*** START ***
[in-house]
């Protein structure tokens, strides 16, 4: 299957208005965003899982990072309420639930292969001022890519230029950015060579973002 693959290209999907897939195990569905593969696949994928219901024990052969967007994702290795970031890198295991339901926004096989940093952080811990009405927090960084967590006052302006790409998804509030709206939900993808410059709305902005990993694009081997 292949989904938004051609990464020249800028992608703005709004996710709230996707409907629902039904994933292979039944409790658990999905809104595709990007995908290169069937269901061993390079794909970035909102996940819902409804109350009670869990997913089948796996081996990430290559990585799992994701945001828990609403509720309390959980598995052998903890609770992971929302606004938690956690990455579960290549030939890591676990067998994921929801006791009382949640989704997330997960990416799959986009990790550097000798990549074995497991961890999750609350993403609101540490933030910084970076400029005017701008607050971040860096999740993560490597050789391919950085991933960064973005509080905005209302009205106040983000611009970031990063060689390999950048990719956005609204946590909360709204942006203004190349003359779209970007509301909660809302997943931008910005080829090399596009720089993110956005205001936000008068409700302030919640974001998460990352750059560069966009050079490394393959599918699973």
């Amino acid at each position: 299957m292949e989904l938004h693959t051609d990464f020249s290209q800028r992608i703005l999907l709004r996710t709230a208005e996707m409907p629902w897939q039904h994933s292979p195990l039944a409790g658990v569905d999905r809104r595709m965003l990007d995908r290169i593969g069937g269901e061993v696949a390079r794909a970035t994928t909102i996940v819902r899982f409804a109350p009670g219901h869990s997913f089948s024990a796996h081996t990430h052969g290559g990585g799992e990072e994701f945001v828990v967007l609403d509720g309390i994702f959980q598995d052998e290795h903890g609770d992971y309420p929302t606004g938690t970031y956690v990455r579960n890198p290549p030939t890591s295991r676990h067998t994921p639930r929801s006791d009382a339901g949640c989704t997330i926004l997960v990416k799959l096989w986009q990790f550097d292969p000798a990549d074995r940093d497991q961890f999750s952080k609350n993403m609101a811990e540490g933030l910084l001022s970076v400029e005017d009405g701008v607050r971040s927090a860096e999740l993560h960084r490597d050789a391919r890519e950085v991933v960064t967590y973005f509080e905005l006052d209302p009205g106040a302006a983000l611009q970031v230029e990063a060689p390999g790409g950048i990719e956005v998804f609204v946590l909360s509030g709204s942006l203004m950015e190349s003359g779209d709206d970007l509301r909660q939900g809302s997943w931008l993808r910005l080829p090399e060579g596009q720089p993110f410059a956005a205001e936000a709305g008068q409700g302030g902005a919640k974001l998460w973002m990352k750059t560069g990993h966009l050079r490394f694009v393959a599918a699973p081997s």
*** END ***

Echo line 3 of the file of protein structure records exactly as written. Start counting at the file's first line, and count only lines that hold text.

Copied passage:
């Amino acid at each position: 299957m292949e989904l938004h693959t051609d990464f020249s290209q800028r992608i703005l999907l709004r996710t709230a208005e996707m409907p629902w897939q039904h994933s292979p195990l039944a409790g658990v569905d999905r809104r595709m965003l990007d995908r290169i593969g069937g269901e061993v696949a390079r794909a970035t994928t909102i996940v819902r899982f409804a109350p009670g219901h869990s997913f089948s024990a796996h081996t990430h052969g290559g990585g799992e990072e994701f945001v828990v967007l609403d509720g309390i994702f959980q598995d052998e290795h903890g609770d992971y309420p929302t606004g938690t970031y956690v990455r579960n890198p290549p030939t890591s295991r676990h067998t994921p639930r929801s006791d009382a339901g949640c989704t997330i926004l997960v990416k799959l096989w986009q990790f550097d292969p000798a990549d074995r940093d497991q961890f999750s952080k609350n993403m609101a811990e540490g933030l910084l001022s970076v400029e005017d009405g701008v607050r971040s927090a860096e999740l993560h960084r490597d050789a391919r890519e950085v991933v960064t967590y973005f509080e905005l006052d209302p009205g106040a302006a983000l611009q970031v230029e990063a060689p390999g790409g950048i990719e956005v998804f609204v946590l909360s509030g709204s942006l203004m950015e190349s003359g779209d709206d970007l509301r909660q939900g809302s997943w931008l993808r910005l080829p090399e060579g596009q720089p993110f410059a956005a205001e936000a709305g008068q409700g302030g902005a919640k974001l998460w973002m990352k750059t560069g990993h966009l050079r490394f694009v393959a599918a699973p081997s």